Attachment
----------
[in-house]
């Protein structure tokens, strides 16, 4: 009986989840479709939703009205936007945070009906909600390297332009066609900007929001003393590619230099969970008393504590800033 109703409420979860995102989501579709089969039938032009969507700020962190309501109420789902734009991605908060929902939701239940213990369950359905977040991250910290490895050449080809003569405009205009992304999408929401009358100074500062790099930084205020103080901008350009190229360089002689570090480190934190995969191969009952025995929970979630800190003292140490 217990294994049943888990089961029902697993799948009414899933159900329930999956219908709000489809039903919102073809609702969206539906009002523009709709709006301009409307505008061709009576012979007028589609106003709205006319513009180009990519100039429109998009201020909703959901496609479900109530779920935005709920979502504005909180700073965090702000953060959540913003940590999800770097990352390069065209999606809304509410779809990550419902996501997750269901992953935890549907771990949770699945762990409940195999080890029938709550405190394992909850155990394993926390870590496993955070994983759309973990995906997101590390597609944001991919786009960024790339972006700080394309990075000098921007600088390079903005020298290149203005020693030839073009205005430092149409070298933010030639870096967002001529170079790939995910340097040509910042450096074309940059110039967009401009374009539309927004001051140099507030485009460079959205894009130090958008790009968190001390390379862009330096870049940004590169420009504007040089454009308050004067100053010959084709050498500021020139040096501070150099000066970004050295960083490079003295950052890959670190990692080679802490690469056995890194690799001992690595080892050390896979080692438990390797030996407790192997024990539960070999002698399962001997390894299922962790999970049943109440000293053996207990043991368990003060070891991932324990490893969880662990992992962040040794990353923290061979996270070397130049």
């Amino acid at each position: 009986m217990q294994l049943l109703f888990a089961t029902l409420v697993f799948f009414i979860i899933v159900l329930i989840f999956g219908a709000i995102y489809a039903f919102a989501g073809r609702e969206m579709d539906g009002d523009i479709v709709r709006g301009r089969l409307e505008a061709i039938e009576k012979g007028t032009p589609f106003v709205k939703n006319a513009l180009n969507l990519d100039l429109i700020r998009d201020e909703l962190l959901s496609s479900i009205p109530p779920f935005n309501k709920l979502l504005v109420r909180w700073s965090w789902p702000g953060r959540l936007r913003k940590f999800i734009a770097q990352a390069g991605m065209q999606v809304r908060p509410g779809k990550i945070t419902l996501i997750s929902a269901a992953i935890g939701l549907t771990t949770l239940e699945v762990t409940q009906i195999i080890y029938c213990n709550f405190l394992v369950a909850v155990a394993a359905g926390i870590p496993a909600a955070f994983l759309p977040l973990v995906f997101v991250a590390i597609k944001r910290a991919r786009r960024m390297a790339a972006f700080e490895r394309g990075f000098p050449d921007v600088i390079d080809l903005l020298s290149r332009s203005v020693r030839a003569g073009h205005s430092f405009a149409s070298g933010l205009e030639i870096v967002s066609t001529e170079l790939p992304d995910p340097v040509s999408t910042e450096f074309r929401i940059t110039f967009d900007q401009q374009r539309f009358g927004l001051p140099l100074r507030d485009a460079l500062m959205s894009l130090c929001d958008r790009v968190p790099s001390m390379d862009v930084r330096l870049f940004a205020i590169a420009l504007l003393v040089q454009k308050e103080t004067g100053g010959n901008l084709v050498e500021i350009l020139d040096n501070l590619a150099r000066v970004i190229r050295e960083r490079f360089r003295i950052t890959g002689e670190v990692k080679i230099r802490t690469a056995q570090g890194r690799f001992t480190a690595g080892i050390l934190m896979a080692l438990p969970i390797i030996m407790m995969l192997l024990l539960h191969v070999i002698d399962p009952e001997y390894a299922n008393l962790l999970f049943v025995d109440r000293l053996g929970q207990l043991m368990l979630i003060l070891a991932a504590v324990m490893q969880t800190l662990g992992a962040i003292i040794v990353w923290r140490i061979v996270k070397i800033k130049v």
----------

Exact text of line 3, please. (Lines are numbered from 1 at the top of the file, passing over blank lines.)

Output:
């Amino acid at each position: 009986m217990q294994l049943l109703f888990a089961t029902l409420v697993f799948f009414i979860i899933v159900l329930i989840f999956g219908a709000i995102y489809a039903f919102a989501g073809r609702e969206m579709d539906g009002d523009i479709v709709r709006g301009r089969l409307e505008a061709i039938e009576k012979g007028t032009p589609f106003v709205k939703n006319a513009l180009n969507l990519d100039l429109i700020r998009d201020e909703l962190l959901s496609s479900i009205p109530p779920f935005n309501k709920l979502l504005v109420r909180w700073s965090w789902p702000g953060r959540l936007r913003k940590f999800i734009a770097q990352a390069g991605m065209q999606v809304r908060p509410g779809k990550i945070t419902l996501i997750s929902a269901a992953i935890g939701l549907t771990t949770l239940e699945v762990t409940q009906i195999i080890y029938c213990n709550f405190l394992v369950a909850v155990a394993a359905g926390i870590p496993a909600a955070f994983l759309p977040l973990v995906f997101v991250a590390i597609k944001r910290a991919r786009r960024m390297a790339a972006f700080e490895r394309g990075f000098p050449d921007v600088i390079d080809l903005l020298s290149r332009s203005v020693r030839a003569g073009h205005s430092f405009a149409s070298g933010l205009e030639i870096v967002s066609t001529e170079l790939p992304d995910p340097v040509s999408t910042e450096f074309r929401i940059t110039f967009d900007q401009q374009r539309f009358g927004l001051p140099l100074r507030d485009a460079l500062m959205s894009l130090c929001d958008r790009v968190p790099s001390m390379d862009v930084r330096l870049f940004a205020i590169a420009l504007l003393v040089q454009k308050e103080t004067g100053g010959n901008l084709v050498e500021i350009l020139d040096n501070l590619a150099r000066v970004i190229r050295e960083r490079f360089r003295i950052t890959g002689e670190v990692k080679i230099r802490t690469a056995q570090g890194r690799f001992t480190a690595g080892i050390l934190m896979a080692l438990p969970i390797i030996m407790m995969l192997l024990l539960h191969v070999i002698d399962p009952e001997y390894a299922n008393l962790l999970f049943v025995d109440r000293l053996g929970q207990l043991m368990l979630i003060l070891a991932a504590v324990m490893q969880t800190l662990g992992a962040i003292i040794v990353w923290r140490i061979v996270k070397i800033k130049v």